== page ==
Your brain forms habits to make your life easier. Instead of thinking about every little detail involved with, say, washing your hands, you develop a cue-routine-reward loop. It's basically your autopilot.
Your organization forms habits this same way. Over time, both intentional and situational processes become habits. Once they are set, they are very difficult to change because they create paradigms. Over time, people within the organization lose sight of why they are doing something. It just is the way they've always done it.
Are you a leader?
When is the last time you stopped to pay attention to your habits and your organization's habits? What areas are you operating on autopilot? Is it helping you?
For example the problem with preventative maintenance work in the facilities maintenance industry is caused by a bad habit that spans our entire industry. Facilities managers habitually focus on reactive, urgent work. Facilities maintenance departments remain in reactive mode because they are failing to innovate around preventative maintenance.
Good habit today. Bad habit tomorrow.
I believe in continuing to do the things that got you where you are. However, this is not always applicable when it comes to habits. You need to prune the habits that keep you from what you want to achieve. What started out as a necessary process-turned-habit in the early days of your organization, doesn't always scale for your future goals.
Map out new habits, and build them over time.
We work with a lot of companies who are putting together or formalizing their facilities maintenance programs for the first time. One of the biggest mistakes they have made when trying to do this on their own is trying to do too much at once.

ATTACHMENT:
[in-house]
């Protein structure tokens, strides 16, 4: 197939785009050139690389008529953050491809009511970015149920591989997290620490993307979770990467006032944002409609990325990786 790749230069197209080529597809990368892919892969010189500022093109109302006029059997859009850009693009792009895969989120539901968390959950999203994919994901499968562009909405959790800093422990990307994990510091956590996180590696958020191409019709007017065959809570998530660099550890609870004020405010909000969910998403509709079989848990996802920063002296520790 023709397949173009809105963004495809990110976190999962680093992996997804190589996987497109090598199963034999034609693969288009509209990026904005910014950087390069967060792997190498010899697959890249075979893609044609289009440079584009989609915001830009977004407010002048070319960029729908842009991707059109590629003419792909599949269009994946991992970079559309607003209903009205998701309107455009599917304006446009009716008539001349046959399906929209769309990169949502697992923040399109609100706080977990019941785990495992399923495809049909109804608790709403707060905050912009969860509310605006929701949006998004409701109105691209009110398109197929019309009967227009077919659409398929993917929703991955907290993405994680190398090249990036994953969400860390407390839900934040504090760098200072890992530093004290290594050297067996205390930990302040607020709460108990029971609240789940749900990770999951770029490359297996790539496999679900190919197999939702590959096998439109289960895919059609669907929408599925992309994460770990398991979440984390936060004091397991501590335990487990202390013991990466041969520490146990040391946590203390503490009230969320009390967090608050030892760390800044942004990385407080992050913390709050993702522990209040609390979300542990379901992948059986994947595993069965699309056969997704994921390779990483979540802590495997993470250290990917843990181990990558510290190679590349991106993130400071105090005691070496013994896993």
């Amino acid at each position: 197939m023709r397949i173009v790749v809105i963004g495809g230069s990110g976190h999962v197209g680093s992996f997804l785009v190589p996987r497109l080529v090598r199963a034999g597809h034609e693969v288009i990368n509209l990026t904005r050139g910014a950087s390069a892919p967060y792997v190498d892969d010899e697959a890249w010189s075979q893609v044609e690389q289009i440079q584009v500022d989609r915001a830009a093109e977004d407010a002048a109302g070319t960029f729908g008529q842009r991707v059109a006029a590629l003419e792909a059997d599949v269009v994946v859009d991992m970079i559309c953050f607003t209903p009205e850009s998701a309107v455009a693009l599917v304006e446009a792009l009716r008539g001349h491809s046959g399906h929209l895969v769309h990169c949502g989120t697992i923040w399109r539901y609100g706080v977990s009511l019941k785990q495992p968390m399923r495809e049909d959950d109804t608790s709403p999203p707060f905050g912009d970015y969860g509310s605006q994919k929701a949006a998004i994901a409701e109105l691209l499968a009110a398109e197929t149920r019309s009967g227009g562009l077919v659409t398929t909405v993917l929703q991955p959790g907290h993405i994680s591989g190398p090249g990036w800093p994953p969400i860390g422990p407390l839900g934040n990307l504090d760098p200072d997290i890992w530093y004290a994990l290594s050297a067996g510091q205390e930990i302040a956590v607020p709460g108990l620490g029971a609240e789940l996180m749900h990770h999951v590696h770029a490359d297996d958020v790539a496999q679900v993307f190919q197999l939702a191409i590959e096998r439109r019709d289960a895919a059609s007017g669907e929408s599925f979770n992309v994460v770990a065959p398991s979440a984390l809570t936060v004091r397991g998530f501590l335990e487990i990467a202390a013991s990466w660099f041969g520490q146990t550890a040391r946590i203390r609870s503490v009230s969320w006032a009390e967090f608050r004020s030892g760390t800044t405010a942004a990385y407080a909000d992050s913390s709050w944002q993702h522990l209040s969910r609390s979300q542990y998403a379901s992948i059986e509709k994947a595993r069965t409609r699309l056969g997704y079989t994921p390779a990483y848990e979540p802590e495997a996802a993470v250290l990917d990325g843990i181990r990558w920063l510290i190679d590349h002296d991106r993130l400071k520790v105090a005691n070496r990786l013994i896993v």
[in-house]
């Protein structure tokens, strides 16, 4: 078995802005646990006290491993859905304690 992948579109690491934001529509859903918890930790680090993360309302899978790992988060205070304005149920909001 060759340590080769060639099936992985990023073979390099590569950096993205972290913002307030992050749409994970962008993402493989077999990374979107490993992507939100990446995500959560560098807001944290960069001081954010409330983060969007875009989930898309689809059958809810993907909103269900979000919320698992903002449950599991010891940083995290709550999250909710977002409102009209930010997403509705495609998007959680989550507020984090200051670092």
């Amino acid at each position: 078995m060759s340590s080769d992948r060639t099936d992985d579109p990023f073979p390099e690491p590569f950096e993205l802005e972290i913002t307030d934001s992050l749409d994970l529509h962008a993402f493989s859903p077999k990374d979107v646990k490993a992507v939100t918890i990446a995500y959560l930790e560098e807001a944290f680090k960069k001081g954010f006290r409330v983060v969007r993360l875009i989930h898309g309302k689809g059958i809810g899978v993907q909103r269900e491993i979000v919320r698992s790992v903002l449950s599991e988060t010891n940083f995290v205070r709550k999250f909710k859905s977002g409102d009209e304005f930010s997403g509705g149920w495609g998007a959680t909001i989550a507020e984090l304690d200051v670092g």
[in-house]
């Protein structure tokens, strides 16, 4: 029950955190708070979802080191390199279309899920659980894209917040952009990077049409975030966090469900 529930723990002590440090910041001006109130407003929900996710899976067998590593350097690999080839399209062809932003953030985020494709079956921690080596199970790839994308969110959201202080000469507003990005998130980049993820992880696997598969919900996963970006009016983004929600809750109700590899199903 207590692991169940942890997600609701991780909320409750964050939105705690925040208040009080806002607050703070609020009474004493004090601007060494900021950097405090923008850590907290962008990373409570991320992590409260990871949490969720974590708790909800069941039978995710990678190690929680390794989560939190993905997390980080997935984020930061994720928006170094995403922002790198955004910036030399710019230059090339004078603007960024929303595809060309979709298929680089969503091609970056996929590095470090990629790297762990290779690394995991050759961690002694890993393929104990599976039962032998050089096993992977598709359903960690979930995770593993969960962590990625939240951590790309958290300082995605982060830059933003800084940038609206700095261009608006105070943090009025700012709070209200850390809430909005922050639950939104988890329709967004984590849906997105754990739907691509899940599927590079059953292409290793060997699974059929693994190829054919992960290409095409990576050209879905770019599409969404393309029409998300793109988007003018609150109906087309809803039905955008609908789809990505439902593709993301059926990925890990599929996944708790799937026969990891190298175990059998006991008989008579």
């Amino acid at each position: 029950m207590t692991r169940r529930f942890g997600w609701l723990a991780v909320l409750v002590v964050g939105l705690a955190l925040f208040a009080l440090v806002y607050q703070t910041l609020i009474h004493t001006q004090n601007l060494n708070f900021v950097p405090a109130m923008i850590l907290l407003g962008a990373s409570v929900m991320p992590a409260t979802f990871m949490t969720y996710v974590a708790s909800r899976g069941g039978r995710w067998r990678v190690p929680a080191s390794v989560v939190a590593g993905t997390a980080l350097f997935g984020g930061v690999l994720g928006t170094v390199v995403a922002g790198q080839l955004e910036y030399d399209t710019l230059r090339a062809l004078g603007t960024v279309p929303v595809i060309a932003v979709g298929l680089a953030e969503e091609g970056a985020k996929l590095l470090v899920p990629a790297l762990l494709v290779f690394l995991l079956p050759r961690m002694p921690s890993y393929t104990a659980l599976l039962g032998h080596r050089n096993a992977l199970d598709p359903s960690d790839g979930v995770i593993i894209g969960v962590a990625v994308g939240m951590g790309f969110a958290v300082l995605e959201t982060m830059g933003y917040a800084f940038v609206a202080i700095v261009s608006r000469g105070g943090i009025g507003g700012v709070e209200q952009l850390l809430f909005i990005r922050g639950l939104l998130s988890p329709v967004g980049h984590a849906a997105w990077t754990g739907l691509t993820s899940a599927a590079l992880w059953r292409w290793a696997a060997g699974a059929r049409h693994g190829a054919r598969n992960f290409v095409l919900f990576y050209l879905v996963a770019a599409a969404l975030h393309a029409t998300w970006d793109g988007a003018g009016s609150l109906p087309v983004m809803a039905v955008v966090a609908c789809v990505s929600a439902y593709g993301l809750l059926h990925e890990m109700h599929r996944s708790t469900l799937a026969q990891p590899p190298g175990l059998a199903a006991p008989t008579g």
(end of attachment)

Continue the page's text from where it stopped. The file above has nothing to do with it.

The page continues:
Change is very hard, and you should break it out into steps based on achievability and importance to the over all goal.
When it comes to putting together a facilities maintenance program for the first time, step one is always getting a handle on what is going on. This means we are building a new habit around how facilities maintenance information flows and is tracked within the organization. Later on, we fine tune vendor networks, raise service level expectations, analyze data to find savings and efficiencies, etc. We would fail if we did all of this at one time.
Prune old habits. Define new ones. Repeat.
As a leader you should be paying attention to your organization's habits. Identify the ones that are holding you back, and work to replace them with new habits that will take your organization where you want it to go.